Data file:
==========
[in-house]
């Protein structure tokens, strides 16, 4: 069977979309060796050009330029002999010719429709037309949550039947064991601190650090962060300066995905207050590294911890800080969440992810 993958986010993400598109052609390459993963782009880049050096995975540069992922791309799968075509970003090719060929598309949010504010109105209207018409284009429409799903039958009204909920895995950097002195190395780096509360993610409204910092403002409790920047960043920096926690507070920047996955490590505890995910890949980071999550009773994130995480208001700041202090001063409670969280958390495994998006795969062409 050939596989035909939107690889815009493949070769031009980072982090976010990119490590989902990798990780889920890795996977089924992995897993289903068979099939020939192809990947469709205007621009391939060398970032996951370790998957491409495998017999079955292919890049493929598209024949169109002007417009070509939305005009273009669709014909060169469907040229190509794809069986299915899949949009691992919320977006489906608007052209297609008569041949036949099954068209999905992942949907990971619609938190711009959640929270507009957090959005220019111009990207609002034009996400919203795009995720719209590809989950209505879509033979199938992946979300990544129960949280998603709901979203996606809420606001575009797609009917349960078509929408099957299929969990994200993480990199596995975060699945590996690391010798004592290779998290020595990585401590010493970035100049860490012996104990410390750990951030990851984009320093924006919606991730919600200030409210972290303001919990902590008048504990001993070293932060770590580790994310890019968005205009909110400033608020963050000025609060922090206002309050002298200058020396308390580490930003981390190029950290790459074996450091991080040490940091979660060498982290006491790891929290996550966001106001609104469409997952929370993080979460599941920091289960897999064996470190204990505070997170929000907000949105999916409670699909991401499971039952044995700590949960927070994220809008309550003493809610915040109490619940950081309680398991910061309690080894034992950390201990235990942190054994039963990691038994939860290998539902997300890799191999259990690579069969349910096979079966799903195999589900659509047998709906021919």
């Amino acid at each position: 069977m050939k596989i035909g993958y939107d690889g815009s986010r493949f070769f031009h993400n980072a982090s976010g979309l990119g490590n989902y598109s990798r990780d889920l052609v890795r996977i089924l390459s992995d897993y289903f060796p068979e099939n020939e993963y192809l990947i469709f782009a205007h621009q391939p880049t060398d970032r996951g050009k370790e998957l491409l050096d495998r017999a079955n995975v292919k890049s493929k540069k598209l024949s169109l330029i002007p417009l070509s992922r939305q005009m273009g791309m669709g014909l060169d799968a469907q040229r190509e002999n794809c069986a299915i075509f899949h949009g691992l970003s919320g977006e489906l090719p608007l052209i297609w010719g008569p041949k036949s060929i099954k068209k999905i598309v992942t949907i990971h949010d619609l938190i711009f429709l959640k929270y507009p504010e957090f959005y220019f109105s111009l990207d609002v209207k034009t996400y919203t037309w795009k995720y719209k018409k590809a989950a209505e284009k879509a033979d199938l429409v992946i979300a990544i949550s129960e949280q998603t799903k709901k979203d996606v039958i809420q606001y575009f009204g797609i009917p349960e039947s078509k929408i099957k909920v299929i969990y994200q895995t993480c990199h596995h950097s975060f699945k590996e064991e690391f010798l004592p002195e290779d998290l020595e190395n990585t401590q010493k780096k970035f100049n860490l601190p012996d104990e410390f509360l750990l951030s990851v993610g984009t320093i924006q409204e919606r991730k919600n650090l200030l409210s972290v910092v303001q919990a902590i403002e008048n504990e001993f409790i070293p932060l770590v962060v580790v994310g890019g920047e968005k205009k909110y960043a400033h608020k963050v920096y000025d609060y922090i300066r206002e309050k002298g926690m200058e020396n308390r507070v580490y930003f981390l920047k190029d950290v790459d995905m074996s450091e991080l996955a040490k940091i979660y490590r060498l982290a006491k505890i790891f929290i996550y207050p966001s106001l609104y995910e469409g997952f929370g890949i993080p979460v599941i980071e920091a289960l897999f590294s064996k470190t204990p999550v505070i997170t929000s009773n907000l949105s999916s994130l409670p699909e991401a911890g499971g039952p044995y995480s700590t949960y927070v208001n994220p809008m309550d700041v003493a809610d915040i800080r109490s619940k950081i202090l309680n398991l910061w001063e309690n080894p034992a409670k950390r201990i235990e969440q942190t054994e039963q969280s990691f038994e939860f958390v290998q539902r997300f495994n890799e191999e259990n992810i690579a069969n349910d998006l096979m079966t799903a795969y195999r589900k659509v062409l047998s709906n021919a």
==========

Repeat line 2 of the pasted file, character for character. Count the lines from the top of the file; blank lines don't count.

């Protein structure tokens, strides 16, 4: 069977979309060796050009330029002999010719429709037309949550039947064991601190650090962060300066995905207050590294911890800080969440992810 993958986010993400598109052609390459993963782009880049050096995975540069992922791309799968075509970003090719060929598309949010504010109105209207018409284009429409799903039958009204909920895995950097002195190395780096509360993610409204910092403002409790920047960043920096926690507070920047996955490590505890995910890949980071999550009773994130995480208001700041202090001063409670969280958390495994998006795969062409 050939596989035909939107690889815009493949070769031009980072982090976010990119490590989902990798990780889920890795996977089924992995897993289903068979099939020939192809990947469709205007621009391939060398970032996951370790998957491409495998017999079955292919890049493929598209024949169109002007417009070509939305005009273009669709014909060169469907040229190509794809069986299915899949949009691992919320977006489906608007052209297609008569041949036949099954068209999905992942949907990971619609938190711009959640929270507009957090959005220019111009990207609002034009996400919203795009995720719209590809989950209505879509033979199938992946979300990544129960949280998603709901979203996606809420606001575009797609009917349960078509929408099957299929969990994200993480990199596995975060699945590996690391010798004592290779998290020595990585401590010493970035100049860490012996104990410390750990951030990851984009320093924006919606991730919600200030409210972290303001919990902590008048504990001993070293932060770590580790994310890019968005205009909110400033608020963050000025609060922090206002309050002298200058020396308390580490930003981390190029950290790459074996450091991080040490940091979660060498982290006491790891929290996550966001106001609104469409997952929370993080979460599941920091289960897999064996470190204990505070997170929000907000949105999916409670699909991401499971039952044995700590949960927070994220809008309550003493809610915040109490619940950081309680398991910061309690080894034992950390201990235990942190054994039963990691038994939860290998539902997300890799191999259990690579069969349910096979079966799903195999589900659509047998709906021919």